Human aneuploidy, a gain or loss of chromosomes, is associated with both birth defects and cancer (Beach et al., 2017). Most aneuploidies result in miscarriage. Down syndrome (DS) is caused by trisomy 21 and is the most common survivable aneuploidy, occurring in about 1 in every 800 in live births (Driscoll and Gross, 2009). Besides common facial and other physical features, people with DS have intellectual disabilities, a high risk of congenital heart disease and leukemia, and early onset dementia (Korenberg et al., 1994). A population-based study of 6300 infants with DS born from 1993 to 2003 in US shows that 95% had a complete freely segregating third copy of HSA21, 3% had partial trisomy 21 due to duplication of part of the chromosome, and 2% had mosaic DS in which some cells have three copies of HSA21 while others have two copies (Shin et al., 2010). Both translocation DS and mosaic DS are rare and typically have milder phenotypes compared with those who inherit a complete HSA21 (Prasher, 1995; Chandra et al., 2010).

Trisomic mouse models have made a major contribution to DS research. Davisson’s Ts65Dn mouse was the first viable DS model (Davisson et al., 1990; Davisson et al., 1993), and the demonstration that features directly comparable to those in DS occurred in mice with trisomy for a number of genes orthologous to HSA21 changed the paradigm for research in this area (Reeves et al., 1995). Ts65Dn has been the most broadly used model for DS research for more than two decades, up to and including crucial support for clinical trials (Braudeau et al., 2011). However, advances in genomics have defined HSA21 and its mouse orthologs much more precisely, and a better genetic representation is necessary to support current research efforts (Hattori et al., 2000; Reinholdt et al., 2011; Duchon et al., 2011; Gardiner et al., 2003).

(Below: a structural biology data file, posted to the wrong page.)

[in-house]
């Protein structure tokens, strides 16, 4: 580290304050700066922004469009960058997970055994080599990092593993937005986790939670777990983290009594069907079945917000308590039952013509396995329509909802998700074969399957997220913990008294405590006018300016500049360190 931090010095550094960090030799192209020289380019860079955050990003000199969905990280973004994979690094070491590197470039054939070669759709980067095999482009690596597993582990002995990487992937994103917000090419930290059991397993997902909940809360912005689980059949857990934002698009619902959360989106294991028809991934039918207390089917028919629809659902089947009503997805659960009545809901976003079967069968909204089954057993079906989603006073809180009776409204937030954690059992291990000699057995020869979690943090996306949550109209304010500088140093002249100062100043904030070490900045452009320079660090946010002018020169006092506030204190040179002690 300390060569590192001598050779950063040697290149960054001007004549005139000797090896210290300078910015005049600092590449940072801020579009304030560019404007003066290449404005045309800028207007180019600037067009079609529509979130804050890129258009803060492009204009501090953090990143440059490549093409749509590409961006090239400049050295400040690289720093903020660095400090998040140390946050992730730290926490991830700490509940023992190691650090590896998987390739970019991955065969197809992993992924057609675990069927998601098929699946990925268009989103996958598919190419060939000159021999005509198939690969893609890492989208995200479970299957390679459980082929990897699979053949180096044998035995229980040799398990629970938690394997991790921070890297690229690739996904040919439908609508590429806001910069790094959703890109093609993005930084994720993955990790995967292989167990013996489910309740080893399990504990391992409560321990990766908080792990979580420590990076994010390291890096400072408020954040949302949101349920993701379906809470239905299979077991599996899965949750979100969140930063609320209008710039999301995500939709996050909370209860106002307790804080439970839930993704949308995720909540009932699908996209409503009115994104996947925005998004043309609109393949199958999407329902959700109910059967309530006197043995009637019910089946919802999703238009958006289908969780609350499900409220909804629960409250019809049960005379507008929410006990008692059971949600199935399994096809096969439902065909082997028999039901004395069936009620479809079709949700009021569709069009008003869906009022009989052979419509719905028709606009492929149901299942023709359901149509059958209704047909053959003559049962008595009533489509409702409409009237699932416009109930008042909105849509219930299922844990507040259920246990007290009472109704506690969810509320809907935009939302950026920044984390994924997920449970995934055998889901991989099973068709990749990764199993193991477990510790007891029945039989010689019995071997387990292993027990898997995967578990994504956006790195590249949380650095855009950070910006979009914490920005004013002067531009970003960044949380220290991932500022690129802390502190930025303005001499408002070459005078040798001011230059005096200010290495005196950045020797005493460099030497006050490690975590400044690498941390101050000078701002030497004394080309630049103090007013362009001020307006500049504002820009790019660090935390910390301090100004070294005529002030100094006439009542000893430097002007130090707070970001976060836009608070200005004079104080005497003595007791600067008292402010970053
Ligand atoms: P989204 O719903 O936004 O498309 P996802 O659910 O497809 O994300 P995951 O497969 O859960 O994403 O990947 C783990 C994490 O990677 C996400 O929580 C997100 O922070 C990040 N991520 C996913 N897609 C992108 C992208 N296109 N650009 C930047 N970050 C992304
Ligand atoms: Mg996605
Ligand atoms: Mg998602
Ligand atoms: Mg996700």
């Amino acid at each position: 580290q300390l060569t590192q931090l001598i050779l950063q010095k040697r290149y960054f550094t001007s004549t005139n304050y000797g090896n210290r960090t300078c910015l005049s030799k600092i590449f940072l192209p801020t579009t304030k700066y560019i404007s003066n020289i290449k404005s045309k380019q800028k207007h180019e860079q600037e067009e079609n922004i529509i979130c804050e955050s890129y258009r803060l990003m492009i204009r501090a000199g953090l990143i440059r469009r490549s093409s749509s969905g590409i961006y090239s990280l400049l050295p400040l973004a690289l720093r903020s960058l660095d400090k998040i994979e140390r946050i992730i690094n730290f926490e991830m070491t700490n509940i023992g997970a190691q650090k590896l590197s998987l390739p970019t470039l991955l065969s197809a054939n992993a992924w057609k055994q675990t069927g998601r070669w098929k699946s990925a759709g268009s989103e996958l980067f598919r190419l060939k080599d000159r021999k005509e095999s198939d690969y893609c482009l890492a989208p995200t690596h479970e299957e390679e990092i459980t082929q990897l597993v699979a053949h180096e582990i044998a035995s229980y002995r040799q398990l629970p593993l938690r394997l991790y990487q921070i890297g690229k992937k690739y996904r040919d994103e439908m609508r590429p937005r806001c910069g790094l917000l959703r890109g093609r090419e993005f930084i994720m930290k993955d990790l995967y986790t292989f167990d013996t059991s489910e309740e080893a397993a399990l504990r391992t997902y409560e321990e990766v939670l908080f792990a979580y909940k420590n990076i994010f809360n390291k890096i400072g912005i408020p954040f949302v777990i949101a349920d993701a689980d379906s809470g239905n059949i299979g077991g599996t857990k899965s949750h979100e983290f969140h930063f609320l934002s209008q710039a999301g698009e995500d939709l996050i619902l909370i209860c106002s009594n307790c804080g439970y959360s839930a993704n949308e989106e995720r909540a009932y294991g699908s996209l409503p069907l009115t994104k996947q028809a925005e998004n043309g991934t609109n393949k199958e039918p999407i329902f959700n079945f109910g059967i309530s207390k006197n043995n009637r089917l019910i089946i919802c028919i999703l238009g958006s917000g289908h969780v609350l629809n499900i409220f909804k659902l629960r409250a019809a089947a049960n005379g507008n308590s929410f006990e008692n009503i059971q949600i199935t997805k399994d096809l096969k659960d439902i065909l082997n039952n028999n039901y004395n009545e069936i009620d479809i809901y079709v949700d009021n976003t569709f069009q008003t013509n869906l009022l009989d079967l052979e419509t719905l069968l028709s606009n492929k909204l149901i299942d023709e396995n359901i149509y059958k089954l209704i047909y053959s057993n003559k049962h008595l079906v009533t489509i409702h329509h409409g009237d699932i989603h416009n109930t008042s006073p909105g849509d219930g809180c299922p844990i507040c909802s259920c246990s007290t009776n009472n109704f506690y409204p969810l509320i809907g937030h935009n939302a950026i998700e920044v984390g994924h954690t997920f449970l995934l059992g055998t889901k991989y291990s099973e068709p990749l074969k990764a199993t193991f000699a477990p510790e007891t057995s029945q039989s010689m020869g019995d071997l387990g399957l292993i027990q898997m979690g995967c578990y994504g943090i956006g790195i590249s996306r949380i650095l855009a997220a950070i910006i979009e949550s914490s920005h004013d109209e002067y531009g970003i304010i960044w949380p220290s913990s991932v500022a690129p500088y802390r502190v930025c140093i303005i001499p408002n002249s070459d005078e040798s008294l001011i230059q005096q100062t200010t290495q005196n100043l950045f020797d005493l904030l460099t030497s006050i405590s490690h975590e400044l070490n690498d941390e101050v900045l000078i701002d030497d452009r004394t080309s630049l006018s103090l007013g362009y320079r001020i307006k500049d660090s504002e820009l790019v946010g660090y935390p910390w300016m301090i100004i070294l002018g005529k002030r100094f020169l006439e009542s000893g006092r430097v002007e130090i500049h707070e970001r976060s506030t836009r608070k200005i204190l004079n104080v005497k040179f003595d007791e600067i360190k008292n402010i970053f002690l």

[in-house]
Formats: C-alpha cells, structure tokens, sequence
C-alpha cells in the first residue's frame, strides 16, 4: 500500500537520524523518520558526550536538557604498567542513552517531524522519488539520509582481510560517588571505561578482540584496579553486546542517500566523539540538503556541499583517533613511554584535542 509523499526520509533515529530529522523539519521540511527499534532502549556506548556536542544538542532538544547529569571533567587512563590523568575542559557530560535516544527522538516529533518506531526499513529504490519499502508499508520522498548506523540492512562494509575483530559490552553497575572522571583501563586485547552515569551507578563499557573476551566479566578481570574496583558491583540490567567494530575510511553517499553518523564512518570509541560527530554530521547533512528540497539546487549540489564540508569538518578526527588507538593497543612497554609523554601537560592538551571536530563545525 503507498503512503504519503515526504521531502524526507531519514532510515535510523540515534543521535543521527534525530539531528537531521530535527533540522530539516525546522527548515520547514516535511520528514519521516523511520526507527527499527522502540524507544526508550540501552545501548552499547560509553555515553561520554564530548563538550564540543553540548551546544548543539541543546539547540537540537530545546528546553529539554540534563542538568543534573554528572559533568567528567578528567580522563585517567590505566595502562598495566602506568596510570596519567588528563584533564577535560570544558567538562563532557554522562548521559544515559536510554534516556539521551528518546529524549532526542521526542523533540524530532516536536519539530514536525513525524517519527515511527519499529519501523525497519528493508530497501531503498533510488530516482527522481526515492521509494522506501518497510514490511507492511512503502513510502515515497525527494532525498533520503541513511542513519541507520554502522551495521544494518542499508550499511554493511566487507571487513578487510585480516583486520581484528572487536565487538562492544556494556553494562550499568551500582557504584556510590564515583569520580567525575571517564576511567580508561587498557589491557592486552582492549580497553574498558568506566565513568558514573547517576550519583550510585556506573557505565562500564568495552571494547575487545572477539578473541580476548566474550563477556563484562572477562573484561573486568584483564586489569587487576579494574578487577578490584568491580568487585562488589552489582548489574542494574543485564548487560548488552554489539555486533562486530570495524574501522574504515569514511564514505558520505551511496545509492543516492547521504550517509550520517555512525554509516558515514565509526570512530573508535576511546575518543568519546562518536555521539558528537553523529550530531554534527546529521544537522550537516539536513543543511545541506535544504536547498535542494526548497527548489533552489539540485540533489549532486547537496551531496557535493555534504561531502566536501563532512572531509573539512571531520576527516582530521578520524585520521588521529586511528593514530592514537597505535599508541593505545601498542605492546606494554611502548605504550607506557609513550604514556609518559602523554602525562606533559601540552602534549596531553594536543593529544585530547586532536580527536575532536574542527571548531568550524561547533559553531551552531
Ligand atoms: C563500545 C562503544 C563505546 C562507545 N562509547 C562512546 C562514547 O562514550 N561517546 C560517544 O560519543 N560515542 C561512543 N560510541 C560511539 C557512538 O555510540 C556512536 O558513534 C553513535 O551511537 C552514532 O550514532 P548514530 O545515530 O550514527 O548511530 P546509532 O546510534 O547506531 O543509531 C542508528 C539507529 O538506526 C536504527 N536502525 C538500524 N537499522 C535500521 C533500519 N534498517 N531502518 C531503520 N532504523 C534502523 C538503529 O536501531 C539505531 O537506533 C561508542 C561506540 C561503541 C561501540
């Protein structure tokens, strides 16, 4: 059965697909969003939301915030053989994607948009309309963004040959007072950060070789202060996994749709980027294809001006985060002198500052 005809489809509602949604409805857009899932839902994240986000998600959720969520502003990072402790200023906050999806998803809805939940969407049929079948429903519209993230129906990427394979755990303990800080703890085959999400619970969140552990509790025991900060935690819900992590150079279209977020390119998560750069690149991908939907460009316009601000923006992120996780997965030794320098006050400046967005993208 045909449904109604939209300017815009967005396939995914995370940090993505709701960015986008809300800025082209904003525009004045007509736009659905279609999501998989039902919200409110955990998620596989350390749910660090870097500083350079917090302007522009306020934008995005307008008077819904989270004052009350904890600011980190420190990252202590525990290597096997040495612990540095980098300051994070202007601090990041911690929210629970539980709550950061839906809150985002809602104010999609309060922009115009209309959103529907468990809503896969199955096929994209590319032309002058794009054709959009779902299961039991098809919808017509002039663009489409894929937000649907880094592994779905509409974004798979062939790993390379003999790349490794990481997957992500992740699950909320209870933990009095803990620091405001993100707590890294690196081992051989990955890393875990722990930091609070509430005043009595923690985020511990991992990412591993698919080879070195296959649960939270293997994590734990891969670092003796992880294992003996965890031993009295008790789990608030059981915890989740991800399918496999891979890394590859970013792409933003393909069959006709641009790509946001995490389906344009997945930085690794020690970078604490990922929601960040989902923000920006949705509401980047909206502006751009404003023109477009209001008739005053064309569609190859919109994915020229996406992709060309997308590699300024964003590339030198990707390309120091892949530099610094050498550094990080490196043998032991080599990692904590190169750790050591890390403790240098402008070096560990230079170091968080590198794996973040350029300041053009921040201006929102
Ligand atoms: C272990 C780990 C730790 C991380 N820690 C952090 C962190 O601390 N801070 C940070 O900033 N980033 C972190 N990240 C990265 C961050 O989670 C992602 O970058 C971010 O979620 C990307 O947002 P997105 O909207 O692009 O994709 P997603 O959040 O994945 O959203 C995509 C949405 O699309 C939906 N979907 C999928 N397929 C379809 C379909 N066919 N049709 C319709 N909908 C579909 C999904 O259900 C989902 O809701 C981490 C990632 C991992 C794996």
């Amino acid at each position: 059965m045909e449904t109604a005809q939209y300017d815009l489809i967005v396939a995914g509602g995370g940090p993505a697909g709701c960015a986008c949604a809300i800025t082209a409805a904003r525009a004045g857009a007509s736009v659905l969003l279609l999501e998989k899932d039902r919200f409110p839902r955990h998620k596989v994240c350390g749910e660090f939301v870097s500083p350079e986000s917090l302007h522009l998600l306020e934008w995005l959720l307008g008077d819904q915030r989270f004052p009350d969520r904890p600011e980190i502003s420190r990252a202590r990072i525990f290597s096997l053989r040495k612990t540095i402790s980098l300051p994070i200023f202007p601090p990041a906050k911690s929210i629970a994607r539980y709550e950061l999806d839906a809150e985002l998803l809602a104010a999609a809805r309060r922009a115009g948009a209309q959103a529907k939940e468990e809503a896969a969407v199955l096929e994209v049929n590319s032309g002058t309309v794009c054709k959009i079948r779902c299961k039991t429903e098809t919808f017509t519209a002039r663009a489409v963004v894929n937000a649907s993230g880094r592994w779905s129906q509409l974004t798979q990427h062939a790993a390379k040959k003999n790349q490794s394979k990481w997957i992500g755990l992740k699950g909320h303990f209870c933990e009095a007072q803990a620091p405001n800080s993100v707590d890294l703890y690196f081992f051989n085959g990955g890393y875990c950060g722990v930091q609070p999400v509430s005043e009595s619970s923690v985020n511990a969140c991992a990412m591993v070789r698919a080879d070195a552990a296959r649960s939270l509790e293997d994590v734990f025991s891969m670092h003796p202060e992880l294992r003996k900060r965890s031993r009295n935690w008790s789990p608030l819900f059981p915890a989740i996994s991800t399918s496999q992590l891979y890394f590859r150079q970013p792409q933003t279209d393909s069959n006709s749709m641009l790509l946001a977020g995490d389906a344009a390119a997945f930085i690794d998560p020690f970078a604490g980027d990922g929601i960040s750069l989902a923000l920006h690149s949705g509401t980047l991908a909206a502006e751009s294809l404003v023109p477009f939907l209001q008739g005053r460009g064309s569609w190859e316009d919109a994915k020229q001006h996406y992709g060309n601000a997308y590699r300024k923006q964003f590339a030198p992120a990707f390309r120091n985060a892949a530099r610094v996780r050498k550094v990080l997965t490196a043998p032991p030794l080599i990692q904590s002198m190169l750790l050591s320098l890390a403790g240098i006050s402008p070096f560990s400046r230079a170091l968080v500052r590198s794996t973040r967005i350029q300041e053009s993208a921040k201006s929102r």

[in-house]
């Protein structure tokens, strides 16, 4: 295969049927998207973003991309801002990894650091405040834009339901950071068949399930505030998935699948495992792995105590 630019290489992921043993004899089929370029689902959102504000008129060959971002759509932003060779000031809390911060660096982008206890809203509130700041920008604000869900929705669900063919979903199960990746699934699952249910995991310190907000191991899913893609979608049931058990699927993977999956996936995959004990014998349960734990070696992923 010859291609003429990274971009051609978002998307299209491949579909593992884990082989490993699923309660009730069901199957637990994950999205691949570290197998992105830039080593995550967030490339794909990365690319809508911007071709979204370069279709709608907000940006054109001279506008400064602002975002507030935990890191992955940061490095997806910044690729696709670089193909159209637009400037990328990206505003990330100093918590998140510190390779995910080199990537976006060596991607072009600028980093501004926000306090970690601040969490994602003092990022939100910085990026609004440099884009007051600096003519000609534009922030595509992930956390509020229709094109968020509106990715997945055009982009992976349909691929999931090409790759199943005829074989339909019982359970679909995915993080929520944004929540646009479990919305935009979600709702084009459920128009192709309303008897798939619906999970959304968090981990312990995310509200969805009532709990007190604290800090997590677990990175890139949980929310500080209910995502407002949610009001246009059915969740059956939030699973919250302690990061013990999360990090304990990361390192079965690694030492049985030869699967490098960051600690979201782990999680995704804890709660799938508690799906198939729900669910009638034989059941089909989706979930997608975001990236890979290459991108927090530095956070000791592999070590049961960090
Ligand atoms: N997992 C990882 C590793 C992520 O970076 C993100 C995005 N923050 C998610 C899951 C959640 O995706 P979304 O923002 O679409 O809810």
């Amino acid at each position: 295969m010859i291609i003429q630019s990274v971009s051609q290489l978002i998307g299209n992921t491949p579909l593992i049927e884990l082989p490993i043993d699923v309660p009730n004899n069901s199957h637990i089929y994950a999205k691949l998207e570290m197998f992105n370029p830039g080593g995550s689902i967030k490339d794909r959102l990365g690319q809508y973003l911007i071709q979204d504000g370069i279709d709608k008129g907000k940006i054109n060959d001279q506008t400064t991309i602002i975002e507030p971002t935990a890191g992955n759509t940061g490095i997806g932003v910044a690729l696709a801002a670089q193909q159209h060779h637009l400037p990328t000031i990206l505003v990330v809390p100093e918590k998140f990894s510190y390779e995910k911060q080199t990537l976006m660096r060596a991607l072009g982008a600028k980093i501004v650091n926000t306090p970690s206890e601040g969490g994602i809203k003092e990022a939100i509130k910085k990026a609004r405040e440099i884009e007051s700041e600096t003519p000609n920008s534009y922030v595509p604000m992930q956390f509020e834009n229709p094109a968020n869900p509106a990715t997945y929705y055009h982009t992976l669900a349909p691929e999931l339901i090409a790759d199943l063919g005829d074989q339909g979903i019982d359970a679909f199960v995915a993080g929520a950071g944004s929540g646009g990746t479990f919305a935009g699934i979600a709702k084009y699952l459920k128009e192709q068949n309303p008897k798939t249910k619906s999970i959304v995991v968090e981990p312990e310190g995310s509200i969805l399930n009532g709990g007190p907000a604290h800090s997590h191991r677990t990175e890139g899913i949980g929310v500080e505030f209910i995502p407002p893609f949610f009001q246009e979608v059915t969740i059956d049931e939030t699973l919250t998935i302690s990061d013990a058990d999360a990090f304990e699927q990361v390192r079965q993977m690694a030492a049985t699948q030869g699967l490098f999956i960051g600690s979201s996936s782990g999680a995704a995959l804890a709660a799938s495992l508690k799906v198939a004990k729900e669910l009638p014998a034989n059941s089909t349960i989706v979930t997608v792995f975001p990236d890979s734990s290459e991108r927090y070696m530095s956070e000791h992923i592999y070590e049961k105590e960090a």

There are a number of technical arguments for a new DS model to meet current challenges, but perhaps the most compelling global issue relates to pre-clinical drug testing. Testing of potential treatments in Ts65Dn mice has yielded an embarrassment of riches with more than a dozen pharmaceuticals or nutriceuticals reporting promising effects (Fernandez and Reeves, 2015). For example, the recent clinical trial by Roche of the GABA-α5 antagonist RG1662 gave serious weight to experiments in mouse models showing that normalization of the balance of inhibitory and excitatory inputs to hippocampus could improve several hippocampal-based behavioral paradigms as well as long term potentiation (LTP), all of which are impaired in Ts65Dn and other DS models (Braudeau et al., 2011; Siarey et al., 1997; Kleschevnikov et al., 2004; Hart et al., 2017). Improvements with RG1662 are dramatic in mice, but the human trial was terminated in Phase IIa due to lack of efficacy in a long term treatment paradigm (https://clinicaltrials.gov/ct2/show/NCT02024789). The degree to which the failure to translate a preclinical result to human clinical trials relates to the model itself is unknown. However, it seems reasonable to expect that a better genetic representation of trisomy 21 will produce more relevant results.

The current machine-based annotation of HSA21 (GRCh38.p12, BioMart-Ensembl, May 2019) shows that there are 17 and 213 protein coding genes (PCGs) mapped to the short (HSA21p) and long arms of HSA21 (HSA21q), respectively. However, 15 of 17 HSA21p PCGs are identified by BLASTN as base-perfect copies/duplications of HSA21q, and BAGE2 and TPTE are the only unique HSA21 PCGs in HSA21p (Table 1). In a detailed review of the annotation, Gardiner and colleagues point out that true duplications on HSA21p would show at least some sequence divergence and suggest that sequence assembly problems account for most or all gene assignments to HSA21p (Gupta et al., 2016). Gene annotations for all non-humanized mouse DS models are based on HSA21q orthologs found on mouse chromosomes (MMU) 16, 17 and 10 (Table 1—source data 1A).

Table 1
PCG content of HSA21p vs. HSA21q.